Unanimous consent calendar is the list of business awaiting a deliberative assembly’s vote that is not expected to be substantially opposed. These businesses are therefore scheduled for a vote without debate or for automatic adoption unless a member objects. Such action may be taken when matters are not controversial or are of minor importance to the assembly. This helps to dispose of a great deal of the agenda confronting the assembly quickly and efficiently.

      http://definitions.uslegal.com/u/unanimous-consent-calendar/

      And to repeat:

      “when matters are not controversial or are of minor importance….”

      No one can honestly make the claim that this matter was either non-controversial or of minor importance.  No citizen of Davis should have needed to request this item be taken off the consent calendar because no elected official representing those citizens should have allowed it to be put there in the first place.  This was a cowardly act, taken by a Council looking to avoid public accountability.

      I give Robb an ‘A’ for voting against the action, but I give them all an ‘F’ in civic responsibility and leadership.

       

  6. Cecilia EscamillaGreenwald

    Tia – I too was surprised that an item estimated to cost the CITY OF DAVIS approximately $1.1 million dollars was pulled from the Consent Calendar.  I was there to speak on 3 issues, plus thank Chief Landy Black and wish him a happy retirement.  Before I realized it I saw the vote take place to accept the Consent Calendar as is and I wondered if I had missed something when I took one of our kids to the restroom.  “There is no way that they would pass such an issue on consent, would they?” I thought to myself.  Then I realized shortly thereafter what had happened.

    I have full respect for all of our council members and understand they have a very challenging job. On such an important issue there should have been an opportunity for the public to speak and this should not have been on consent.  This is very disappointing.  I say this as  someone who has always been supportive and been a member of unions.  I have the same view now as I did when I ran for council years ago and that is, “We cannot continue to have unfunded liabilities.”  We need to look at the big picture and make sure that we do not have unfunded liabilities.  When the voting public is asked to support a tax in the next election on the heels of having passed 3 MOUs that cost the city approx. $1.1 million dollars it tells us that this should have been more carefully reviewed and discussed so the public could understand why this was needed.

    I hope the council talks about this openly now that it has passed.  I support this council and think they have done a good job being transparent with the public, but this vote took me and many others by surprise last night.

    1. hpierce

      Any member of the voting majority of the CC can offer a motion (Robb cannot) for “re-consideration”.  .  Am assuming Robb would provide the third vote necessary.  make all the phone calls, e-mail, public comments, letters to the editor you desire to have a public discussion on you want to influence at least two other CC members to at least back a motion to reconsider and have that matter brought back.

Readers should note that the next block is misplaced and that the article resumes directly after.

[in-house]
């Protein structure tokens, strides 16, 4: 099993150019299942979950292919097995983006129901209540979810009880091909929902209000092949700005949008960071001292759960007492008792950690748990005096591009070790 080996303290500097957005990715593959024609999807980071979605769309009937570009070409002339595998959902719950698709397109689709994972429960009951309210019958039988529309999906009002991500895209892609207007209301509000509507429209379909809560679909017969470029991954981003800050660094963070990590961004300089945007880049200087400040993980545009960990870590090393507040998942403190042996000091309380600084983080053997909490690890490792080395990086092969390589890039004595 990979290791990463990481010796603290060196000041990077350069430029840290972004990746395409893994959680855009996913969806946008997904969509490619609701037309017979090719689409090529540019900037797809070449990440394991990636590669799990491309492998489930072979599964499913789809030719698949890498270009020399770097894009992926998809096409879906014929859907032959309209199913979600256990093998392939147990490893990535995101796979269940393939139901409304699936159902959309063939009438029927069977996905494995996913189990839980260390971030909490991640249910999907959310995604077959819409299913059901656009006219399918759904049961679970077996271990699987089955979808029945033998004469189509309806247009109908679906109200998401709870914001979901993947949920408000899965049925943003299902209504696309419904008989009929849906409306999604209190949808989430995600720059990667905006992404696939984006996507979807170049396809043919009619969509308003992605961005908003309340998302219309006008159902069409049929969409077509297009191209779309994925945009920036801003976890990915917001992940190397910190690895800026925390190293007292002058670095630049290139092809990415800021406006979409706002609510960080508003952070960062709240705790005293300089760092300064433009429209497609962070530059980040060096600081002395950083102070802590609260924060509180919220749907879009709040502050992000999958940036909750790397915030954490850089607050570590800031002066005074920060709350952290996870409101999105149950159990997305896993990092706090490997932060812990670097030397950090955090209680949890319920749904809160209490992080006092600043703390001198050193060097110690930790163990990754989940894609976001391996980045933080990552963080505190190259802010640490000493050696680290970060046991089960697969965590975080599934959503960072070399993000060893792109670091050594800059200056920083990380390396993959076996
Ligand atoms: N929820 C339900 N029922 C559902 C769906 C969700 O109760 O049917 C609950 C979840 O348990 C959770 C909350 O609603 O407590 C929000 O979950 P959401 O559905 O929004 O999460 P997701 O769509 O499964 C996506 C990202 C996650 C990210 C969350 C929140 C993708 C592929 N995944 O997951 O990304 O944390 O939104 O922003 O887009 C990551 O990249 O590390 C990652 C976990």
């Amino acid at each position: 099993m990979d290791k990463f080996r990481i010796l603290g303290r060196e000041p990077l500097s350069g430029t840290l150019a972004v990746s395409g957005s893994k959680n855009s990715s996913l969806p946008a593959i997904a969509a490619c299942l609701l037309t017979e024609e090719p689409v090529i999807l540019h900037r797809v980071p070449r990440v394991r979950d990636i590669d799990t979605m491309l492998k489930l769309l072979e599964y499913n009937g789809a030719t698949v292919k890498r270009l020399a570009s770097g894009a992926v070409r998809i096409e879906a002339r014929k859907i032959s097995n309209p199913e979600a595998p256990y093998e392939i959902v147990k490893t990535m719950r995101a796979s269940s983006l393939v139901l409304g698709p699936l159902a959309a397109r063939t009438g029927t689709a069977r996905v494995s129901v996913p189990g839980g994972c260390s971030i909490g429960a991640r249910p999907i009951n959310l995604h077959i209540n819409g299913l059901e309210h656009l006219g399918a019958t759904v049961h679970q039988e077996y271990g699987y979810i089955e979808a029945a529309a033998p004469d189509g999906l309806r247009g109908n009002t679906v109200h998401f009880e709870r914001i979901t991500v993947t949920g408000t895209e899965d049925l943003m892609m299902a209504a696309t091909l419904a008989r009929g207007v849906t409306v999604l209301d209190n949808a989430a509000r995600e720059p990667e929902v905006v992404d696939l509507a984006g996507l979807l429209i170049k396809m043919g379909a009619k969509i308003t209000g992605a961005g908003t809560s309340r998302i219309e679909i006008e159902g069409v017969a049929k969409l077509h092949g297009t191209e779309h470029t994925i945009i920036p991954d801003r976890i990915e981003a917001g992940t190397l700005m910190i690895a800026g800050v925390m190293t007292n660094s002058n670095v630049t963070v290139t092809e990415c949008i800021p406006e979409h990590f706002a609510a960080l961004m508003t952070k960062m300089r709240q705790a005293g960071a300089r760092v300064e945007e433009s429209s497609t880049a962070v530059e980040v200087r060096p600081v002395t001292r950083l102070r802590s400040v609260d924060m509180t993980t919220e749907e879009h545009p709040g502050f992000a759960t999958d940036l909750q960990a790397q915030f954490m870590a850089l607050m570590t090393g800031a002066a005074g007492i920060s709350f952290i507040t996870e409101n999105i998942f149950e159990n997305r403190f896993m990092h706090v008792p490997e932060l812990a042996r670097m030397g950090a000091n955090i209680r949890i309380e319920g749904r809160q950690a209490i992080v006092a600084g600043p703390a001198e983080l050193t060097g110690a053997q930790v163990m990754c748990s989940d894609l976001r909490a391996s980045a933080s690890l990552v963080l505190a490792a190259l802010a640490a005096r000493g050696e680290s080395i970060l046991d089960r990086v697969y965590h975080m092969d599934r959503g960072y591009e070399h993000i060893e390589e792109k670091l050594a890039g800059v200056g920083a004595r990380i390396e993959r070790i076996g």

You can tell them that voting for reconsideration does not negate, nor suspend their previous action (95% sure), nor obligate them to change the votes they cast Tuesday… might even result in a 5-0 vote (am guessing about a 5% chance of that).

      Anyone who feels adamantly upset of the lack of public discussion as a regular CC item, who doesn’t AT LEAST TRY TO get two yeses from CC members to move for reconsider, please save us your whining.

  7. Jim Gray

    Fiscal responsibility is a cornerstone of good governance.  That said it is important that City Management and the City Council should be able to acknowledge and enhance the compensation of valuable City Employees.  If you consider the macro perspective our overall number of employees within the city is down.

    Employment in Local and State Government is still at pre-great recession levels.  The demands on the Staff are many and varied and we should be encouraging closer working relationships between the staff, management, and the City Council

    You cant just “cut” your way to fiscal responsibility.  The City needs growth in revenue as well as  enhanced productivity.  It seems to me that the public debate and scrutiny needs to be on the overall Budget Process and not trying to micro-manage the compensation of employees and with bargaining units.

    Clearly we should look at our priorities and where we are spending money within the community.  But this drum beat of “bashing staff” and and implying conspiracies of silence is not where the focus should be in my opinion.

    I served for more than a year — almost two decades ago now –on the City Budget Advisory Committee. It was hard work with lots of give and take. The hardest challenge is prioritizing what roles and functions we as citizens expect from local government — and which services should be close to self supporting.

    We need a healthy City Budget… Making modest pay increases and modest benefit increases is not going to make or break the City.  Enhancing morale and allowing our Council to be encouraging and supportive of City Staff is very important I feel. We have a bit of a recovery underway.  We should be making modest increases in compensation during these times.  Rehashing old news and old battles  — regarding historic decisions by another council to make large pay and benefit increases as we were plunging into a deep recession is old news and is an effort to fight “old wars”.  Let’s focus on the here and now and the entire budget and not get lost in squabbling about 3% staff pay increases.